The UTA 2010 currently sets out a three-part disclosure regime comprising pre-contract, pre-settlement and additional disclosure statements. Concerns have been expressed that this regime does not adequately protect unit buyers or ensure that they are adequately informed, and that buyers have limited options for redress for incomplete or false disclosure.

The discussion document proposes the following changes to improve the disclosure regime:

  • Combine the current requirements of the pre-contract, pre-settlement and additional disclosure statements into one step.
  • Add further disclosure requirements to disclosure statements including, for instance, whether the building has weather tightness issues or whether the body corporate is currently involved in court proceedings.
  • Require a statutory warranty on all disclosure statements

Proposals to strengthen body corporate governance

The discussion document states that the review has considered a number of options to address perceived gaps in the current body corporate governance regime. It makes the following proposals which are intended to strengthen or clarify aspects of the governance regime:

  • Add provisions to the UTA 2010 that address how to deal with conflicts of interest, including requirements to disclose conflicts of interest and to maintain an interests register.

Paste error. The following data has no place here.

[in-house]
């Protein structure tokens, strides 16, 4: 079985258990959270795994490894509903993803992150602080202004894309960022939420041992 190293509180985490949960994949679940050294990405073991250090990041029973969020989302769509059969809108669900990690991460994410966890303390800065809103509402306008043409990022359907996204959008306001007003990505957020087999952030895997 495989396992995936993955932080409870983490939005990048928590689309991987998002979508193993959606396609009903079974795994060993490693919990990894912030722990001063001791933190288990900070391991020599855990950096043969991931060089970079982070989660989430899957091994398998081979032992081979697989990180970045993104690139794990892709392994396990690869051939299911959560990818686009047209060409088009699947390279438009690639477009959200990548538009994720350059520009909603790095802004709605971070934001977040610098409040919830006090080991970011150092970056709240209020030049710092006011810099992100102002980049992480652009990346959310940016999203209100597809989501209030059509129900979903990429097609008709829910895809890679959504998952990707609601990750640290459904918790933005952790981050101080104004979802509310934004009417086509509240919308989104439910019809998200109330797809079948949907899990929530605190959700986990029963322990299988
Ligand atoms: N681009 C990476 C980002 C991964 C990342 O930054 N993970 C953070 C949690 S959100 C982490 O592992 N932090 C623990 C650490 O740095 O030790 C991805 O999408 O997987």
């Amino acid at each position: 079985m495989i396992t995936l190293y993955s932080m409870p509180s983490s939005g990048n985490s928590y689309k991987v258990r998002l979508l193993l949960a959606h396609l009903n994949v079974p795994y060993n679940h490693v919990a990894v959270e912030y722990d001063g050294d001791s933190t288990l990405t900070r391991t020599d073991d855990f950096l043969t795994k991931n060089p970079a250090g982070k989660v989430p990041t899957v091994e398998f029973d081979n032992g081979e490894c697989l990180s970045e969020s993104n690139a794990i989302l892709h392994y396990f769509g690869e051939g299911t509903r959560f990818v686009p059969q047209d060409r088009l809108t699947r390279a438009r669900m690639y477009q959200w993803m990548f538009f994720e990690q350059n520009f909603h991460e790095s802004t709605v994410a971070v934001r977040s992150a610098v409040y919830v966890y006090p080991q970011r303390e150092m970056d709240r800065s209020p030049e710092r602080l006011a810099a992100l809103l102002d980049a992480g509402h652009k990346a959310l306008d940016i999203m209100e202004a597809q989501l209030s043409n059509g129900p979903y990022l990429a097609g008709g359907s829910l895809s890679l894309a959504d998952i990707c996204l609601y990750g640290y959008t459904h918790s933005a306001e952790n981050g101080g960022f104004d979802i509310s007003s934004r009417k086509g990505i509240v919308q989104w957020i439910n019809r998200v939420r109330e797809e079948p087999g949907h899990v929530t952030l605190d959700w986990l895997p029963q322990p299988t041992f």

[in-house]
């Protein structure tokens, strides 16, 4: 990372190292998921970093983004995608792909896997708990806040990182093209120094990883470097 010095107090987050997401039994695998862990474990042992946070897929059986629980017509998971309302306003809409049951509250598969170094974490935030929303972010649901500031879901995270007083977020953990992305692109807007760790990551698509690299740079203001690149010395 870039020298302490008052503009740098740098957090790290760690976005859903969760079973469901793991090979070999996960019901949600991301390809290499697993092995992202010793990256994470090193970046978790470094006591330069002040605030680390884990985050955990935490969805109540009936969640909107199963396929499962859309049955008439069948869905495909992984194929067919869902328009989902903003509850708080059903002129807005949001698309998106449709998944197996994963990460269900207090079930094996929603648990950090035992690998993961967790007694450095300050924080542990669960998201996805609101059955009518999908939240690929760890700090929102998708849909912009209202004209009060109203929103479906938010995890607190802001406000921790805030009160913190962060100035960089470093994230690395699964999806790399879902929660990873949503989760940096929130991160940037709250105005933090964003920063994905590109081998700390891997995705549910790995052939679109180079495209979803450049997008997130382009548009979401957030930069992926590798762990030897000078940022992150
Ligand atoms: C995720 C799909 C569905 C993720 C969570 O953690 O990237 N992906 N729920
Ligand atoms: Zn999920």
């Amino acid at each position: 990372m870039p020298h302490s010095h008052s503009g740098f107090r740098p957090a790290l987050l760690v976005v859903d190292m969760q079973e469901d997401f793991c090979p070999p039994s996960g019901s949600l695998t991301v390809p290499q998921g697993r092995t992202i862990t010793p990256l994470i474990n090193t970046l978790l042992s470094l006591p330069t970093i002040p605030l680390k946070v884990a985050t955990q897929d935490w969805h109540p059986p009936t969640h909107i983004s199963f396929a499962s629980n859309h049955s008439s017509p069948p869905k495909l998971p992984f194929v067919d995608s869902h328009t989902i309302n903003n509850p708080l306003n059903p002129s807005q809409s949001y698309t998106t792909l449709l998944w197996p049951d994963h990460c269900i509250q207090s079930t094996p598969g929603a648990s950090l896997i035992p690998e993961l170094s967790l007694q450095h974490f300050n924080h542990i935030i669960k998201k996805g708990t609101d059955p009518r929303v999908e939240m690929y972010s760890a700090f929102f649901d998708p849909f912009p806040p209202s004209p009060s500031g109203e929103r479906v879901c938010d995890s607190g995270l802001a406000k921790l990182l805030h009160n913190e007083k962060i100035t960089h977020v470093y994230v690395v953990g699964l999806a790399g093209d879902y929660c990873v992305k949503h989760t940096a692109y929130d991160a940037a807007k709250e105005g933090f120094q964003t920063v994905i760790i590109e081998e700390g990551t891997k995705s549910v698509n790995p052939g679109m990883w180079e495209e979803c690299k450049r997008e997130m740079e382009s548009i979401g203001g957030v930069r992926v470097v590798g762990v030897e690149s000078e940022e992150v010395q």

• Require committees of large bodies corporate (30 units or more) to report on the performance of their delegated powers at every general meeting.
  • Additional provisions on the duties of body corporate committee members, which would be based on the committee member code of conduct in Queensland unit titles law, and which itself includes criteria to have a commitment to understand the relevant law, to act honestly, fairly and maintain confidentiality, to take reasonable steps to comply with unit titles law and disclose any conflict of interest.
  • Amend the UTA 2010 to allow bodies corporate to vary the terms of or seek to release themselves from longer-term contracts in certain circumstances.
  • Amend the UTA 2010 to clarify that all duties or powers not delegated to the committee should be decided by ordinary resolution.

Proposals to increase professionalism in body corporate management

It is increasingly common for bodies corporate to employ a body corporate manager, who are integral to the effective operation and management of a complex. The discussion document contains proposals to address concerns about the adequacy of current regulation of body corporate managers. The proposed changes are as follows:

  • MBIE to actively encourage the continued development of voluntary self-regulation of body corporate managers alongside industry bodies.
  • Require that body corporate managers maintain membership of a professional body or group and comply with that body or group’s code of conduct.